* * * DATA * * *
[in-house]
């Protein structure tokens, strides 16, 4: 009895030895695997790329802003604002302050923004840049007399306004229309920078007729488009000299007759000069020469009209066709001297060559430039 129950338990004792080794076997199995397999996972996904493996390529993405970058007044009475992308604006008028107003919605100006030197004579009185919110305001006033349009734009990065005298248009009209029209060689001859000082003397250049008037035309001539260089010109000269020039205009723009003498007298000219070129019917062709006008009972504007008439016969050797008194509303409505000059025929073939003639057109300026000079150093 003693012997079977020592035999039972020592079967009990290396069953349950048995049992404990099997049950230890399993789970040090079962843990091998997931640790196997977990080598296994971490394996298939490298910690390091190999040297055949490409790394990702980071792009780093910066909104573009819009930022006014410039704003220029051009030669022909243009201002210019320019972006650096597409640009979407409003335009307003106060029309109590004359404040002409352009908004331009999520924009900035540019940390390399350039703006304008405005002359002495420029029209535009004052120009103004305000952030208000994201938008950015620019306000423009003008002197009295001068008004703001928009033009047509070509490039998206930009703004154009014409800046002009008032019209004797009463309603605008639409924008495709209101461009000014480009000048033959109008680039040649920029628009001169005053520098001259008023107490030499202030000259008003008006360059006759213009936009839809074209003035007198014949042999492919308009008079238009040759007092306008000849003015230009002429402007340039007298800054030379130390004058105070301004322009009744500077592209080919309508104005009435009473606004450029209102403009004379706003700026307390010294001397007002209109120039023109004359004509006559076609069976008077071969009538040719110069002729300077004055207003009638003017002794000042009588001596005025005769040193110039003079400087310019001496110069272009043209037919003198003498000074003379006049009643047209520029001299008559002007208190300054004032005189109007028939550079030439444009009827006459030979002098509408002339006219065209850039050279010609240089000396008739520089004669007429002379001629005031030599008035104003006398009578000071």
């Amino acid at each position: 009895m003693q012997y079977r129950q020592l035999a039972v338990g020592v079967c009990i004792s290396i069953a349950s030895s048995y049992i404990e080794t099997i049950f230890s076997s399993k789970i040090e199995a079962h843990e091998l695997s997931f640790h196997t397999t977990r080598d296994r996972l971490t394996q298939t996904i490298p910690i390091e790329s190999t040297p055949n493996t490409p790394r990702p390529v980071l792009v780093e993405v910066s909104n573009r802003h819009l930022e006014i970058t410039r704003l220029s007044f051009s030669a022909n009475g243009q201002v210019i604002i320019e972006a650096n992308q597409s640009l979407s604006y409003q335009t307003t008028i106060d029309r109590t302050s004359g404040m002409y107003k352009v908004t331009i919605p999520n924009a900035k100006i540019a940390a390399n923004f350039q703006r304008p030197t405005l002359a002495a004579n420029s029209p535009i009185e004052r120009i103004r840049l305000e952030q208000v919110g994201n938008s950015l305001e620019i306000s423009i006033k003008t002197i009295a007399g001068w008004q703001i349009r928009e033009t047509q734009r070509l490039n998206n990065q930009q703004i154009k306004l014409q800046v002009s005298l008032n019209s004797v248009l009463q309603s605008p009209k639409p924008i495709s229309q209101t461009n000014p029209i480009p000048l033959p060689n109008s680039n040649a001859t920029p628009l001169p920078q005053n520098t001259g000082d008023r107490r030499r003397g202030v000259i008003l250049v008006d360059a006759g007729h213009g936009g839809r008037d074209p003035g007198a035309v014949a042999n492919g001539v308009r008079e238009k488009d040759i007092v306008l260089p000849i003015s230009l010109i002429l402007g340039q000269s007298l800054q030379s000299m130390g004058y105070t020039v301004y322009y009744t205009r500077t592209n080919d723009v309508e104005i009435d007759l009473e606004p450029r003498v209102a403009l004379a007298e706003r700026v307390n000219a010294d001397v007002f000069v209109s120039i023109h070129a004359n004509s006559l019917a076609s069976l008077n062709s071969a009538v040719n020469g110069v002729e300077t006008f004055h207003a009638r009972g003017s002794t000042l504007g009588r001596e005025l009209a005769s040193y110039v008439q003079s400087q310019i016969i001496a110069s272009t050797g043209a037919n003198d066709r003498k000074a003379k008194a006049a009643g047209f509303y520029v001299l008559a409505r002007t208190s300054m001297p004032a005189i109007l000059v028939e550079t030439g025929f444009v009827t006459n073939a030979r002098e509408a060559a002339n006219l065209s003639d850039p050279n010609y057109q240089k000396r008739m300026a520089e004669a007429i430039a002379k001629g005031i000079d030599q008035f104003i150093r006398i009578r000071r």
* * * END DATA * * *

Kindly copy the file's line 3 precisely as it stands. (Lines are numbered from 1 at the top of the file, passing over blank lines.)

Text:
């Amino acid at each position: 009895m003693q012997y079977r129950q020592l035999a039972v338990g020592v079967c009990i004792s290396i069953a349950s030895s048995y049992i404990e080794t099997i049950f230890s076997s399993k789970i040090e199995a079962h843990e091998l695997s997931f640790h196997t397999t977990r080598d296994r996972l971490t394996q298939t996904i490298p910690i390091e790329s190999t040297p055949n493996t490409p790394r990702p390529v980071l792009v780093e993405v910066s909104n573009r802003h819009l930022e006014i970058t410039r704003l220029s007044f051009s030669a022909n009475g243009q201002v210019i604002i320019e972006a650096n992308q597409s640009l979407s604006y409003q335009t307003t008028i106060d029309r109590t302050s004359g404040m002409y107003k352009v908004t331009i919605p999520n924009a900035k100006i540019a940390a390399n923004f350039q703006r304008p030197t405005l002359a002495a004579n420029s029209p535009i009185e004052r120009i103004r840049l305000e952030q208000v919110g994201n938008s950015l305001e620019i306000s423009i006033k003008t002197i009295a007399g001068w008004q703001i349009r928009e033009t047509q734009r070509l490039n998206n990065q930009q703004i154009k306004l014409q800046v002009s005298l008032n019209s004797v248009l009463q309603s605008p009209k639409p924008i495709s229309q209101t461009n000014p029209i480009p000048l033959p060689n109008s680039n040649a001859t920029p628009l001169p920078q005053n520098t001259g000082d008023r107490r030499r003397g202030v000259i008003l250049v008006d360059a006759g007729h213009g936009g839809r008037d074209p003035g007198a035309v014949a042999n492919g001539v308009r008079e238009k488009d040759i007092v306008l260089p000849i003015s230009l010109i002429l402007g340039q000269s007298l800054q030379s000299m130390g004058y105070t020039v301004y322009y009744t205009r500077t592209n080919d723009v309508e104005i009435d007759l009473e606004p450029r003498v209102a403009l004379a007298e706003r700026v307390n000219a010294d001397v007002f000069v209109s120039i023109h070129a004359n004509s006559l019917a076609s069976l008077n062709s071969a009538v040719n020469g110069v002729e300077t006008f004055h207003a009638r009972g003017s002794t000042l504007g009588r001596e005025l009209a005769s040193y110039v008439q003079s400087q310019i016969i001496a110069s272009t050797g043209a037919n003198d066709r003498k000074a003379k008194a006049a009643g047209f509303y520029v001299l008559a409505r002007t208190s300054m001297p004032a005189i109007l000059v028939e550079t030439g025929f444009v009827t006459n073939a030979r002098e509408a060559a002339n006219l065209s003639d850039p050279n010609y057109q240089k000396r008739m300026a520089e004669a007429i430039a002379k001629g005031i000079d030599q008035f104003i150093r006398i009578r000071r």